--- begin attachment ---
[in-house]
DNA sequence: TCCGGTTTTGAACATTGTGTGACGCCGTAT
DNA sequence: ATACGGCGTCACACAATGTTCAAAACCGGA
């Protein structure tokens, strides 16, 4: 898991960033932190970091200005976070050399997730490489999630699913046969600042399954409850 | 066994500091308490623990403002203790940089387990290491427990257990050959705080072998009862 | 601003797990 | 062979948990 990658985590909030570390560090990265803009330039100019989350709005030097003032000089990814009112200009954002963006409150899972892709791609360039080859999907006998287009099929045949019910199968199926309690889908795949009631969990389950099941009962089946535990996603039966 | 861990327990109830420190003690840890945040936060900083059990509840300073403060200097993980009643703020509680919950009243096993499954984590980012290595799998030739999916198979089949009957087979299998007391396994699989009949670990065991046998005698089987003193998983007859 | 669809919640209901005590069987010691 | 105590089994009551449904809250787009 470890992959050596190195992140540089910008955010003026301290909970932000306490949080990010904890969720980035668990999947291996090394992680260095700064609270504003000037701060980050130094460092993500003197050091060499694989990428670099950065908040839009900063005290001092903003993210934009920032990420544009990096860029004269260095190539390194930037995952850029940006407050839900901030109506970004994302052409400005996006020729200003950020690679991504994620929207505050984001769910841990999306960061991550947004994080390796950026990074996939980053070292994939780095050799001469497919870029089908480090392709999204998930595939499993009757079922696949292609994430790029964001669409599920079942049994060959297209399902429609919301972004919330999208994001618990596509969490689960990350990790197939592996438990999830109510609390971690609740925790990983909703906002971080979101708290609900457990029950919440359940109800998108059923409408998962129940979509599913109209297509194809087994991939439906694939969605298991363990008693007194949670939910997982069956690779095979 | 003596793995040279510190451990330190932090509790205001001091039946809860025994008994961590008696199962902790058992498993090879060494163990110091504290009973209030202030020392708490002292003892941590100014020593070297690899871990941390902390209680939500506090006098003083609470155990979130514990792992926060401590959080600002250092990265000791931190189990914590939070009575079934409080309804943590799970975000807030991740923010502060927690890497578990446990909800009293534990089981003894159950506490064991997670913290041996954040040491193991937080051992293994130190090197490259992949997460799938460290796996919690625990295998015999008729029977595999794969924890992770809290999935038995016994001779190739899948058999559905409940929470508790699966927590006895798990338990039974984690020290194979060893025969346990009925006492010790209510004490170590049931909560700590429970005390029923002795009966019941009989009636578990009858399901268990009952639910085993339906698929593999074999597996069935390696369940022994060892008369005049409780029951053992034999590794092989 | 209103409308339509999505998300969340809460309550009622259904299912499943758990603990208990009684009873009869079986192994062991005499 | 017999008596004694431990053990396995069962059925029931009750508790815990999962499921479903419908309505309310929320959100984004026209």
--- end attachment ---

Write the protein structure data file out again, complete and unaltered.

[in-house]
DNA sequence: TCCGGTTTTGAACATTGTGTGACGCCGTAT
DNA sequence: ATACGGCGTCACACAATGTTCAAAACCGGA
């Protein structure tokens, strides 16, 4: 898991960033932190970091200005976070050399997730490489999630699913046969600042399954409850 | 066994500091308490623990403002203790940089387990290491427990257990050959705080072998009862 | 601003797990 | 062979948990 990658985590909030570390560090990265803009330039100019989350709005030097003032000089990814009112200009954002963006409150899972892709791609360039080859999907006998287009099929045949019910199968199926309690889908795949009631969990389950099941009962089946535990996603039966 | 861990327990109830420190003690840890945040936060900083059990509840300073403060200097993980009643703020509680919950009243096993499954984590980012290595799998030739999916198979089949009957087979299998007391396994699989009949670990065991046998005698089987003193998983007859 | 669809919640209901005590069987010691 | 105590089994009551449904809250787009 470890992959050596190195992140540089910008955010003026301290909970932000306490949080990010904890969720980035668990999947291996090394992680260095700064609270504003000037701060980050130094460092993500003197050091060499694989990428670099950065908040839009900063005290001092903003993210934009920032990420544009990096860029004269260095190539390194930037995952850029940006407050839900901030109506970004994302052409400005996006020729200003950020690679991504994620929207505050984001769910841990999306960061991550947004994080390796950026990074996939980053070292994939780095050799001469497919870029089908480090392709999204998930595939499993009757079922696949292609994430790029964001669409599920079942049994060959297209399902429609919301972004919330999208994001618990596509969490689960990350990790197939592996438990999830109510609390971690609740925790990983909703906002971080979101708290609900457990029950919440359940109800998108059923409408998962129940979509599913109209297509194809087994991939439906694939969605298991363990008693007194949670939910997982069956690779095979 | 003596793995040279510190451990330190932090509790205001001091039946809860025994008994961590008696199962902790058992498993090879060494163990110091504290009973209030202030020392708490002292003892941590100014020593070297690899871990941390902390209680939500506090006098003083609470155990979130514990792992926060401590959080600002250092990265000791931190189990914590939070009575079934409080309804943590799970975000807030991740923010502060927690890497578990446990909800009293534990089981003894159950506490064991997670913290041996954040040491193991937080051992293994130190090197490259992949997460799938460290796996919690625990295998015999008729029977595999794969924890992770809290999935038995016994001779190739899948058999559905409940929470508790699966927590006895798990338990039974984690020290194979060893025969346990009925006492010790209510004490170590049931909560700590429970005390029923002795009966019941009989009636578990009858399901268990009952639910085993339906698929593999074999597996069935390696369940022994060892008369005049409780029951053992034999590794092989 | 209103409308339509999505998300969340809460309550009622259904299912499943758990603990208990009684009873009869079986192994062991005499 | 017999008596004694431990053990396995069962059925029931009750508790815990999962499921479903419908309505309310929320959100984004026209």